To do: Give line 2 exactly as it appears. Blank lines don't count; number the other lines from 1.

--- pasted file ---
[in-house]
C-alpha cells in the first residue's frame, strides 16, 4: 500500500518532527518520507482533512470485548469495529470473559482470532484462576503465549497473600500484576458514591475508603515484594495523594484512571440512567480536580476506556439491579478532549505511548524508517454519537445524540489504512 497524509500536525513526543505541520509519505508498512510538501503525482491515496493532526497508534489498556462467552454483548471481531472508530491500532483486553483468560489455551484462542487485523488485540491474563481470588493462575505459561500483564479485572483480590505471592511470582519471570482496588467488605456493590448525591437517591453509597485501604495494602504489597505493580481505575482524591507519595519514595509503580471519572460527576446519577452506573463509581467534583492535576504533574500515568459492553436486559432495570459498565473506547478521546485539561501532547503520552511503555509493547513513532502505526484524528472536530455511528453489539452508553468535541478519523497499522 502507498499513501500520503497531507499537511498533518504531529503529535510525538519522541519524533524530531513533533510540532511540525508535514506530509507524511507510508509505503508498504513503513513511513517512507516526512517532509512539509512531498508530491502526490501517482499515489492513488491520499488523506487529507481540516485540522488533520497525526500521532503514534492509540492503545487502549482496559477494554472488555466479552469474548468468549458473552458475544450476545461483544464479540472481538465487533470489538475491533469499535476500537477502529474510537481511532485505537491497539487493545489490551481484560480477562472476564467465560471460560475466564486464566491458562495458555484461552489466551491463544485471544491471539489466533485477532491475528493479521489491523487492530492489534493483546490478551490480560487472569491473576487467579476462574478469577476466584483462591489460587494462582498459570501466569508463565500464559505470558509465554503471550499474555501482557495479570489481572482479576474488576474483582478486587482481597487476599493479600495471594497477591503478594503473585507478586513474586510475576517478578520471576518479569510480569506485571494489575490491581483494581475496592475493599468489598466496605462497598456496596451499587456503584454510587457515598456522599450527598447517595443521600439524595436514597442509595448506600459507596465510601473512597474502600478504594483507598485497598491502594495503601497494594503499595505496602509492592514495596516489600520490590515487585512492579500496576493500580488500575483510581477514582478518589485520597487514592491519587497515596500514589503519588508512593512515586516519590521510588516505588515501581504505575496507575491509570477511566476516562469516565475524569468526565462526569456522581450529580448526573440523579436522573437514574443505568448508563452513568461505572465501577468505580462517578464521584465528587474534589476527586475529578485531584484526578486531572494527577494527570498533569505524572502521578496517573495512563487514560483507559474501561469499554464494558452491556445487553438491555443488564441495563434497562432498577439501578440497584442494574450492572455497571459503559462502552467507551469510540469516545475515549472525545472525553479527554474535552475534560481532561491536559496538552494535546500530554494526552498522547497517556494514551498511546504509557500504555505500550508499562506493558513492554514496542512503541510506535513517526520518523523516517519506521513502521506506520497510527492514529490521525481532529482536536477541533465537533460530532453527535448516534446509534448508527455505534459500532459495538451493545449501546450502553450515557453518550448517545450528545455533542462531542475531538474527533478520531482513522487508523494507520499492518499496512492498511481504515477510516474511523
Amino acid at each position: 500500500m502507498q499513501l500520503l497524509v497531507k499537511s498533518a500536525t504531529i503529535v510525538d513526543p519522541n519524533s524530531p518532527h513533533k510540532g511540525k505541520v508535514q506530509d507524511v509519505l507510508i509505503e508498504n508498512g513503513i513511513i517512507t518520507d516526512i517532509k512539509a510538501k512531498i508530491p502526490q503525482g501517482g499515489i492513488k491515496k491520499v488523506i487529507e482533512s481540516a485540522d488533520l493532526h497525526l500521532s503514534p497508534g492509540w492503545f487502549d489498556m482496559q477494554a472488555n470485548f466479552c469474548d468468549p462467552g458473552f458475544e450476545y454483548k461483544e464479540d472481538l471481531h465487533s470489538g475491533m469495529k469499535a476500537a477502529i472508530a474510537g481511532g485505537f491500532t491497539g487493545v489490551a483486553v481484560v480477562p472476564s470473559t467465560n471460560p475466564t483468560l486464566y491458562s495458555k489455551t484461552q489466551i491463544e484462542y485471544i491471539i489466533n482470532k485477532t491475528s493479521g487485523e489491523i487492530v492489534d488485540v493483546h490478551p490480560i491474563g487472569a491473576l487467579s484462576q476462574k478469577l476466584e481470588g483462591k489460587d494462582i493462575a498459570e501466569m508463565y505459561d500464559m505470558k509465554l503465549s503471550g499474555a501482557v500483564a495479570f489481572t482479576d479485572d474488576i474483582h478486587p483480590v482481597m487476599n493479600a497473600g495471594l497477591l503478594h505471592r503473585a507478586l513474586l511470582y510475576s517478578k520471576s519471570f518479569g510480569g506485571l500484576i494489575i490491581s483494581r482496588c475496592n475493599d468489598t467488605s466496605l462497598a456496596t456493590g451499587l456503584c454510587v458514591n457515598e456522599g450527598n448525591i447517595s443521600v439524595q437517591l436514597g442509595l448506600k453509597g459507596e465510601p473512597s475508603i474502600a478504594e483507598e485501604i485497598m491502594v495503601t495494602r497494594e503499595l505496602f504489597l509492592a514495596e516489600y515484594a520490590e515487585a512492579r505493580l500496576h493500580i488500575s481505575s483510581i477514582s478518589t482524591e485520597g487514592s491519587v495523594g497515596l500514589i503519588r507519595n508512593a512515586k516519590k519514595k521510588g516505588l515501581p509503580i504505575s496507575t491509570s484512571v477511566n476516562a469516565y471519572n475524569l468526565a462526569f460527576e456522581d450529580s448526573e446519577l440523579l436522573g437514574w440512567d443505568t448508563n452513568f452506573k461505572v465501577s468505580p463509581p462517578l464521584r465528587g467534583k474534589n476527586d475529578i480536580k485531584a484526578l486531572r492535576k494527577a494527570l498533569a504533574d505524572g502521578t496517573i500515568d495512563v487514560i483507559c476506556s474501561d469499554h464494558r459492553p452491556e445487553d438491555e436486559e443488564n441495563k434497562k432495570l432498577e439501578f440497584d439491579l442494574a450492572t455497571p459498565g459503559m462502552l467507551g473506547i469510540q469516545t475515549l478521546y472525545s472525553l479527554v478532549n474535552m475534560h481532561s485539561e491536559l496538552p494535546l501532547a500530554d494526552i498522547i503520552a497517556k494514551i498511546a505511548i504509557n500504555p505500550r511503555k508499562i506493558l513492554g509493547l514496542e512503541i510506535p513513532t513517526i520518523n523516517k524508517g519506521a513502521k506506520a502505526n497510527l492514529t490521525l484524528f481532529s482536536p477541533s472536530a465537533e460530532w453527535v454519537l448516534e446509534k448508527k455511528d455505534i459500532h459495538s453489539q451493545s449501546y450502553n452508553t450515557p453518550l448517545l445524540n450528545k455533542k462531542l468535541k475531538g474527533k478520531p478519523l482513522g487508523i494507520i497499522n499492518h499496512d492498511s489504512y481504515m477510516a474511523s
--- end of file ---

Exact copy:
C-alpha cells in the first residue's frame, strides 16, 4: 500500500518532527518520507482533512470485548469495529470473559482470532484462576503465549497473600500484576458514591475508603515484594495523594484512571440512567480536580476506556439491579478532549505511548524508517454519537445524540489504512 497524509500536525513526543505541520509519505508498512510538501503525482491515496493532526497508534489498556462467552454483548471481531472508530491500532483486553483468560489455551484462542487485523488485540491474563481470588493462575505459561500483564479485572483480590505471592511470582519471570482496588467488605456493590448525591437517591453509597485501604495494602504489597505493580481505575482524591507519595519514595509503580471519572460527576446519577452506573463509581467534583492535576504533574500515568459492553436486559432495570459498565473506547478521546485539561501532547503520552511503555509493547513513532502505526484524528472536530455511528453489539452508553468535541478519523497499522 502507498499513501500520503497531507499537511498533518504531529503529535510525538519522541519524533524530531513533533510540532511540525508535514506530509507524511507510508509505503508498504513503513513511513517512507516526512517532509512539509512531498508530491502526490501517482499515489492513488491520499488523506487529507481540516485540522488533520497525526500521532503514534492509540492503545487502549482496559477494554472488555466479552469474548468468549458473552458475544450476545461483544464479540472481538465487533470489538475491533469499535476500537477502529474510537481511532485505537491497539487493545489490551481484560480477562472476564467465560471460560475466564486464566491458562495458555484461552489466551491463544485471544491471539489466533485477532491475528493479521489491523487492530492489534493483546490478551490480560487472569491473576487467579476462574478469577476466584483462591489460587494462582498459570501466569508463565500464559505470558509465554503471550499474555501482557495479570489481572482479576474488576474483582478486587482481597487476599493479600495471594497477591503478594503473585507478586513474586510475576517478578520471576518479569510480569506485571494489575490491581483494581475496592475493599468489598466496605462497598456496596451499587456503584454510587457515598456522599450527598447517595443521600439524595436514597442509595448506600459507596465510601473512597474502600478504594483507598485497598491502594495503601497494594503499595505496602509492592514495596516489600520490590515487585512492579500496576493500580488500575483510581477514582478518589485520597487514592491519587497515596500514589503519588508512593512515586516519590521510588516505588515501581504505575496507575491509570477511566476516562469516565475524569468526565462526569456522581450529580448526573440523579436522573437514574443505568448508563452513568461505572465501577468505580462517578464521584465528587474534589476527586475529578485531584484526578486531572494527577494527570498533569505524572502521578496517573495512563487514560483507559474501561469499554464494558452491556445487553438491555443488564441495563434497562432498577439501578440497584442494574450492572455497571459503559462502552467507551469510540469516545475515549472525545472525553479527554474535552475534560481532561491536559496538552494535546500530554494526552498522547497517556494514551498511546504509557500504555505500550508499562506493558513492554514496542512503541510506535513517526520518523523516517519506521513502521506506520497510527492514529490521525481532529482536536477541533465537533460530532453527535448516534446509534448508527455505534459500532459495538451493545449501546450502553450515557453518550448517545450528545455533542462531542475531538474527533478520531482513522487508523494507520499492518499496512492498511481504515477510516474511523